For over two decades internet search (which has been largely synonymous with Google for most of that time) has been the main way to augment the human brain with the digital information outside of it. First the virtual assistants and now LLMs are challenging and changing the way people access, process and use the data. It is becoming more like a true capability augmentation, though still clunky and unreliable, but improving at a dizzying rate. Specifically, it is becoming amazingly easier to create, rather than consume, though consumption is greatly facilitated, too.
Assuming we are still ways away from the prophesied AI doom, what might be a better name for the way people interact with information?
Related: seems like some search engines are already integrating LLMs:
- One approach is directly providing links; see https://metaphor.systems, brought up yesterday @ https://www.lesswrong.com/posts/rZwy6CeYAWXgGcxgC/metaphor-systems
- Another is LLM summarization of search engine provided links; https://you.com/search?q=what+was+the+recent+breakthrough+in+fusion+research%3F as an example
For many queries Google has been offering an answer that is not a link for some time. Calculating, graphing, facts, etc. It is becoming more of an answer engine than a search engine, but rather slowly. I assume that Google is working furiously now to catch up with other LLMs UIs, and they are in a good position to do so, if they let go of the Search mentality.
I think I read a thread somewhere which said that Google has a lot of tooling built and many teams already dedicated to integrating LLMs into their products. But the economics don't make sense at the moment, apparently. The cost of using these models would need to come down by 1-2 OOM before they'd deploy things. And that seems plausible? Like, I haven't done a detailed analysis, but Davinci is at around $0.1/1000 words, which sounds way too high to use to augment search.
On the other hand, I expect that few people will need Gopher-like models. The mythical average person probably wants to hear what's new about celebrity X, or a link to a youtuber's channel or so on. When they need a link to a wikipedia page, or an answer to a pub quiz question, I suspect GOFAI is enough. So maybe cost is slightly less of an issue if only 1/10-1/100 queries needs these models to be used.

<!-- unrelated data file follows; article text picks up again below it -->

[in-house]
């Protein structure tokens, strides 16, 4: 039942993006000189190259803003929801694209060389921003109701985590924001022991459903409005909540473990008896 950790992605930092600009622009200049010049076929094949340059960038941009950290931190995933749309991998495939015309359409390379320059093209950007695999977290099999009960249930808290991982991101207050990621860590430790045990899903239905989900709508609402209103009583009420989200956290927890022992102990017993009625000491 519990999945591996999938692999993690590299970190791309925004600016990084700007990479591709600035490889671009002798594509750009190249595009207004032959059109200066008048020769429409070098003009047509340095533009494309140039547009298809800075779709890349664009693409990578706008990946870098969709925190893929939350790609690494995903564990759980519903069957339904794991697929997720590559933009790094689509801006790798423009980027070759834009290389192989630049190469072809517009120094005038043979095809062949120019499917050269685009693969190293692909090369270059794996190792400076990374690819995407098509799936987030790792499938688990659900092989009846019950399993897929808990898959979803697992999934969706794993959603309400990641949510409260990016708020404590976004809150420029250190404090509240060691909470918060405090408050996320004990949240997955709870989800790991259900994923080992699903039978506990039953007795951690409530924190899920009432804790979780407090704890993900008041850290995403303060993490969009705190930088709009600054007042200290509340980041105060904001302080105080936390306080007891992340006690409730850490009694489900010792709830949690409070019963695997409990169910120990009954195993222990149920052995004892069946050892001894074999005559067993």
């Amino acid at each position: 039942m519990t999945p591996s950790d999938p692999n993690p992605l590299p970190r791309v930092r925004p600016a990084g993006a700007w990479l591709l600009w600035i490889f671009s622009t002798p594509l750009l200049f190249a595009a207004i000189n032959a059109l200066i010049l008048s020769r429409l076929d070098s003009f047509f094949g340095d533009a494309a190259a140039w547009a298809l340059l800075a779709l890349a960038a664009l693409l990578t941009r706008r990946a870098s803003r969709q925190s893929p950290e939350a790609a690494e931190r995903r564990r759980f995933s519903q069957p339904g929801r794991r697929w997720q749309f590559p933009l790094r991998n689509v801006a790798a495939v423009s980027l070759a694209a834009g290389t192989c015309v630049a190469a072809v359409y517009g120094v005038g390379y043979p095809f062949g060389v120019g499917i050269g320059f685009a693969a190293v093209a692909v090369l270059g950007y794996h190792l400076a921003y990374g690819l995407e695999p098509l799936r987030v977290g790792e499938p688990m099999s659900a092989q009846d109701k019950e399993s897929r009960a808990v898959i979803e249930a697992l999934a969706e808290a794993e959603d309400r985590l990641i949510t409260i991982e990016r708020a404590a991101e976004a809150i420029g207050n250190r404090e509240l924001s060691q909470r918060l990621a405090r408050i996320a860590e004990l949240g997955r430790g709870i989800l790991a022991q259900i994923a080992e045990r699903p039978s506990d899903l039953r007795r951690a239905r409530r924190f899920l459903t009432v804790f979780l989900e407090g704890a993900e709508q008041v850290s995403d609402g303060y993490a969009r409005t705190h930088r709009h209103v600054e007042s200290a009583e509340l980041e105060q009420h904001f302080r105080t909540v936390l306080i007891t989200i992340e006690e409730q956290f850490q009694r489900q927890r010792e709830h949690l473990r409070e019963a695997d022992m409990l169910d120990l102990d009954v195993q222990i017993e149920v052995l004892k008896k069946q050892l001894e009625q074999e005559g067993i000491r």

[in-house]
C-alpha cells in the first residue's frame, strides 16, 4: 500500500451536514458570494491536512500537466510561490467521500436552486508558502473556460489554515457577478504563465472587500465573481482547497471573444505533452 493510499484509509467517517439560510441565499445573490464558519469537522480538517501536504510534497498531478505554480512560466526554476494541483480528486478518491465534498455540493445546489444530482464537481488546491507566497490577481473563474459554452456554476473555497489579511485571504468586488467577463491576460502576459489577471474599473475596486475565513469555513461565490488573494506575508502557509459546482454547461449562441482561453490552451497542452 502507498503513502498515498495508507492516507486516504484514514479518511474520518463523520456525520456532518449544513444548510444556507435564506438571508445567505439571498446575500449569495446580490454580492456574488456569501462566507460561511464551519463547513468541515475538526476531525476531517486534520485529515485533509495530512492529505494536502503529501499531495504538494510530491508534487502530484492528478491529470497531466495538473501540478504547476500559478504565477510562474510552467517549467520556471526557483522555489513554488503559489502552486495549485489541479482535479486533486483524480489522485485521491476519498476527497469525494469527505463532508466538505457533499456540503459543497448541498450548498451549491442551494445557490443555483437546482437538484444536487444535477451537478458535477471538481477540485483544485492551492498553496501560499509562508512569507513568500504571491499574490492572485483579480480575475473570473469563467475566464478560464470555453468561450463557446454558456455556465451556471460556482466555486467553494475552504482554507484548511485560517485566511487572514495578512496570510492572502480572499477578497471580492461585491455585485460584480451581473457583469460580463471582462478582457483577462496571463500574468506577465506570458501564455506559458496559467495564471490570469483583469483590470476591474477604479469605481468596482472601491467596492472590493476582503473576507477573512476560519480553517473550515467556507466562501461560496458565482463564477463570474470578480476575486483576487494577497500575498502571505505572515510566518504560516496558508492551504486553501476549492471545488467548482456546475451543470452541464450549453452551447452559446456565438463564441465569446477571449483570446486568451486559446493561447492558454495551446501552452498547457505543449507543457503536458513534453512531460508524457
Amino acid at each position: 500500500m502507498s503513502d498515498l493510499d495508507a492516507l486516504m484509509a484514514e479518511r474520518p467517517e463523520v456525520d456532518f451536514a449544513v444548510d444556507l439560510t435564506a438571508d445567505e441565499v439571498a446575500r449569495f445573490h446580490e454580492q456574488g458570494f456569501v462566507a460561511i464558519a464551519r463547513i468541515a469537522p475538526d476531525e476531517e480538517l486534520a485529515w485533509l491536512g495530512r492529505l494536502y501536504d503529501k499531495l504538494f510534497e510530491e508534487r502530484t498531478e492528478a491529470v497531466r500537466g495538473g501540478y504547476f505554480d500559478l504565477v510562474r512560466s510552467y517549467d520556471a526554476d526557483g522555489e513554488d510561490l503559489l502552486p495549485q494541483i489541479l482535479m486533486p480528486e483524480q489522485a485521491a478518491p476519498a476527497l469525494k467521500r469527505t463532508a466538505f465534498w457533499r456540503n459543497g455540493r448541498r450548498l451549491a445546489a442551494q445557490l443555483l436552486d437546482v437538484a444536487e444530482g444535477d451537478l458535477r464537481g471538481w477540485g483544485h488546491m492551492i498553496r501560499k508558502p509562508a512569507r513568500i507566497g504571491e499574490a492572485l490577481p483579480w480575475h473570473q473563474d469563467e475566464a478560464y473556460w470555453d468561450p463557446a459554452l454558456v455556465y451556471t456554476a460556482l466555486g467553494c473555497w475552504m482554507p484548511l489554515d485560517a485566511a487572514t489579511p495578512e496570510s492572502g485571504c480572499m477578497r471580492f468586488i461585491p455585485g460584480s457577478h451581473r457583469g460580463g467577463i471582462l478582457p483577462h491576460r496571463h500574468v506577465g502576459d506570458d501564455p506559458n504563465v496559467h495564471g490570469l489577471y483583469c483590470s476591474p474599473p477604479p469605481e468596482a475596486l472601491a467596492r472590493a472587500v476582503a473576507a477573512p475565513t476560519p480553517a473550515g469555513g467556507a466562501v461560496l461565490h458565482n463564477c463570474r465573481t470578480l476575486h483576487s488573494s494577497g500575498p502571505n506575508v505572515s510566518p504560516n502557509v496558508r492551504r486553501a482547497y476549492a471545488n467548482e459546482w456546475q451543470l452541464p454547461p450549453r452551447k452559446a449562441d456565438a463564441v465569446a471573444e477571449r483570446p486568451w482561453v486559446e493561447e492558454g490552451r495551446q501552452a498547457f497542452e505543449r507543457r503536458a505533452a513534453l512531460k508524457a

"GPT" may become a verb just like "google" did. Although it has one or two syllables two many, so would probably get shortened to something like "jeept".
Or "prompting" ? Seems short and memorable, not used in many other contexts so its meaning would become clear, and it fits in with other technical terms that people are currently using in news articles, e.g. "prompt engineering". (Admittedly though, it might be a bit premature to guess what language people will use!)
Maybe, though prompting refers more generally to giving prompts in order to get the right kind of response/behavior from the LLM, not necessarily using it as a smarter version of a search engine
"Let me see what Chatty thinks," (or whatever humanesque name becomes popular).
I assume people will treat it just like talking to a very knowledgeable friend. Just ask a question, get a response, clarify what you meant or ask a followup question, and so on. Conversation in natural language already comes naturally to humans, so probably a lot more people will become a lot more adept at accessing knowledge.
And in future iterations, this "friend" will be able to create art, weave stories, design elucidating infographics, make entertaining music videos, teach academic subjects, try to sell you stuff (hmm), spread conspiracy theories (oops), etc., based on the gist of what it thinks you're looking for (and based on what it knows about you personally from your history of "friendship" with it). It would be nice if we could make it truthful and cooperative in a way that doesn't amplify the echo chamber effect of existing social media and search engines, but unfortunately, I don't see that as being very profitable for those deploying it.
Chat? That is how most people will use it, I imagine.
EDIT: It is still early days though, and the shape of things is unclear. What will be the most popular usecases, the ones that stands out in people's minds as what you use LLMs for? I don't know yet, so any naming seems pre-mature.
Ramble your question into a mic, get a good coherent answer. I will hate using audio. Newer generations will not even notice.